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Bertha Welby

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The patli to fame and fortune for an actress does not, as a rule, lie in rocky roads or amid stormy surroundings. She wing not by the amount of disturbance she creates, by the curiosity she inspires, or by the prominence she assumes, but rather by innate gentleness - a woman's distinguishing and natural characteristic - gentleness, which becomes sympathie within the atmosphere of the playhouse and which is always admirable. The affections which, leveloped in daily life, constitute a great measures of a woman's charm, are, strangely enough, very rare on the stage. Miss Beetha Wblby is an actress who won her way professionally, gentle and unpretentiouuly. Born in Albany, educated in Bochester. she studied hard, began humbly, pleased, improved, and has never taken one step backward. Her particular line is the very gracious one of sympathetic young Tomen. To depict the ways and to mirror the emotiona of these she has many natural advantages- a mellow yoice, an expressive face, and muoh intelligence. She is a hard student and has a pretty keen idea of what the public wants. She has been careful never to play an unsympathetic part, never to antagonize any one or anything, but having carefully and sagaciously outlined her professional course, to hold to it unswervingly, leaving her business in the hands of her manager aud her reward entirely with the public. The result has deen that in a very short space of time she has advanced to a front rank of stars, and thjs in a perfectly legitimate way - not over the wreek of a fortune, or the notoriety of a character, or the publicity of litigation. In many cities of the country Bertha Welby has made herself a prime and wel-established favorite. The play in which she has to star is called "One Woman's Life." Elliot Barnes is the author, and he thinks he has made an improvement on " Only a Farmer's Daughter," a piece in which Miss Welby has been playing "Justine" all last season, and which possesses every element of popular interest. Miss Welby ia a lady of superior education, anJ is personnlly vcry popular. Bhe has but to continue in the way she has already pursued to attain and hold securely the high place in public estiraation for which she ha been ambitioualy gtriving, and for which she bas brouffht to bear cvery possible element in the suoc(58s of an actres-s.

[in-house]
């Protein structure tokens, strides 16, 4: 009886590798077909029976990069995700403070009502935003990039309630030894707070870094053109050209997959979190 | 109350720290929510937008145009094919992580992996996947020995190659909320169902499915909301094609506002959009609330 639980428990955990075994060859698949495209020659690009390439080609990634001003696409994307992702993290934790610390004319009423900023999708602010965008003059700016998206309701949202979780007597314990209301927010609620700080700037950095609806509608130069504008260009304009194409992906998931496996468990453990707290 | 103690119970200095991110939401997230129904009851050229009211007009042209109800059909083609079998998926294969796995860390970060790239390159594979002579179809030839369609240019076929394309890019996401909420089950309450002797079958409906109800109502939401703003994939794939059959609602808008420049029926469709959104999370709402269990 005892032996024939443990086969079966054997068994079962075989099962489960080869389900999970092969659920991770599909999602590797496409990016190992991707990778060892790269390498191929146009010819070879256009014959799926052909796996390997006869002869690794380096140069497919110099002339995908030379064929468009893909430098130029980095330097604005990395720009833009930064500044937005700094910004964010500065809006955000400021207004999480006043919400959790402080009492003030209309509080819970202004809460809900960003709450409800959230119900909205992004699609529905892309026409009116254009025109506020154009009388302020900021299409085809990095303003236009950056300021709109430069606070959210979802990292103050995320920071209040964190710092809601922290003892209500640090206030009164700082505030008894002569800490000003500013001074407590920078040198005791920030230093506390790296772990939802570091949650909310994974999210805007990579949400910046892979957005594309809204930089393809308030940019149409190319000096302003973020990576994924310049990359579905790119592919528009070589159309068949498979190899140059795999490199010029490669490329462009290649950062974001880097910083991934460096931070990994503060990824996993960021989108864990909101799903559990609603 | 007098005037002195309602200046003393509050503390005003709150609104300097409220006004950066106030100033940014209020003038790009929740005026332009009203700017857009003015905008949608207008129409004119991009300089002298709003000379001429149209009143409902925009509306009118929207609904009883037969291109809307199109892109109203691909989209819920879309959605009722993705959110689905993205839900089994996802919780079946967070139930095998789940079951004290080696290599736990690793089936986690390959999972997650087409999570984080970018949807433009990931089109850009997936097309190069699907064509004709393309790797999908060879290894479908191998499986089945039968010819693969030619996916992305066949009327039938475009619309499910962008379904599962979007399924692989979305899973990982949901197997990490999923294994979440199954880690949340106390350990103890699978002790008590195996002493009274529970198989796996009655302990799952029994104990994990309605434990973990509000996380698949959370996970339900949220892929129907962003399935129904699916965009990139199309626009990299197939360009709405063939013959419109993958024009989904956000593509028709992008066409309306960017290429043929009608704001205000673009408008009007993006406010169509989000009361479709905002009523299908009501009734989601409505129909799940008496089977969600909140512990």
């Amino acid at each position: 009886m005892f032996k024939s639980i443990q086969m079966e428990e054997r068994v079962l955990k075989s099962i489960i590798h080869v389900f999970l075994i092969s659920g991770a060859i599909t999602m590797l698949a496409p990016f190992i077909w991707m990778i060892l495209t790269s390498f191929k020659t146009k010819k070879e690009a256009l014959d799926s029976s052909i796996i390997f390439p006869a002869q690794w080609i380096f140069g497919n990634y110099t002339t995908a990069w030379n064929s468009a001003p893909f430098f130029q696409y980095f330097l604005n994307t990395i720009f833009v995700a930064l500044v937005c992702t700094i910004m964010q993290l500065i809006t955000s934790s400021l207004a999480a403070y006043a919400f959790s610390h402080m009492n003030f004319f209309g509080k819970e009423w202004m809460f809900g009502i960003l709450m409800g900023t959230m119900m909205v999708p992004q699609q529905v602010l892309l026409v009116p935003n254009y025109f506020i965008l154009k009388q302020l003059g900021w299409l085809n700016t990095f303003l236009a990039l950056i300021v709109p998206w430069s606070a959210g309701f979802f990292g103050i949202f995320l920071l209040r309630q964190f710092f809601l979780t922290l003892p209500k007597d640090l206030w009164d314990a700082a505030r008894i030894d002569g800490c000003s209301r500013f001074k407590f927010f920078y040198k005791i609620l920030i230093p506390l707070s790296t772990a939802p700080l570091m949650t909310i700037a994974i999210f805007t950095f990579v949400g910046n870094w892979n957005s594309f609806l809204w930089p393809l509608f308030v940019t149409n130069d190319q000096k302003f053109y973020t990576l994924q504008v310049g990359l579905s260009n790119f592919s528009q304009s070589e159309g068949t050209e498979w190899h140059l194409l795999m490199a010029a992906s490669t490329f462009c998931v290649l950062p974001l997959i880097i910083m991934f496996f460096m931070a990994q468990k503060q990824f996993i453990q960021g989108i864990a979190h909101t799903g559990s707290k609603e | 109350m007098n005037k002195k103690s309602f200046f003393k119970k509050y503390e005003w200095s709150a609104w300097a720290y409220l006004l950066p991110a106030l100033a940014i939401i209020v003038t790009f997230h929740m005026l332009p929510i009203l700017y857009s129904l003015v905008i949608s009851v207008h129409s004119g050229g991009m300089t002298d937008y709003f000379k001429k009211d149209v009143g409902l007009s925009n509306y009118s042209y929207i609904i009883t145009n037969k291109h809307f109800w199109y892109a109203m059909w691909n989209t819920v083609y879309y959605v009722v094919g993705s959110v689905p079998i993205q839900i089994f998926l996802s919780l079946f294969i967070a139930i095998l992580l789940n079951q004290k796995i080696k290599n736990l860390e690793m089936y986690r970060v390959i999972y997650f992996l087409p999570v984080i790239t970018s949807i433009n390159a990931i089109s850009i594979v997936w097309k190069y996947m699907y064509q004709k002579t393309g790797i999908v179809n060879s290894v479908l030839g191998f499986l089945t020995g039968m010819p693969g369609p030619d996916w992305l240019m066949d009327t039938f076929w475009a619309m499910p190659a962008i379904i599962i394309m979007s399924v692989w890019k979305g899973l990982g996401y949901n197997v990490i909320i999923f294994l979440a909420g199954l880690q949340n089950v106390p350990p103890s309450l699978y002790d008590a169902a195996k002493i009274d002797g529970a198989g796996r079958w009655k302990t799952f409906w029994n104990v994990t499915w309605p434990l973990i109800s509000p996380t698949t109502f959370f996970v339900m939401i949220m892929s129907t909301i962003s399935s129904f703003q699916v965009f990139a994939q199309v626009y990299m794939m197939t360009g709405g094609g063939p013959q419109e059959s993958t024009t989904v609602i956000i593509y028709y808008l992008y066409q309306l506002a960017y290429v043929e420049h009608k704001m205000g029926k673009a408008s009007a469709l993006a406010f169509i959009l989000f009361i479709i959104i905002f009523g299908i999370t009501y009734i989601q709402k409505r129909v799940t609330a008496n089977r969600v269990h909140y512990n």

Old News
Ann Arbor Democrat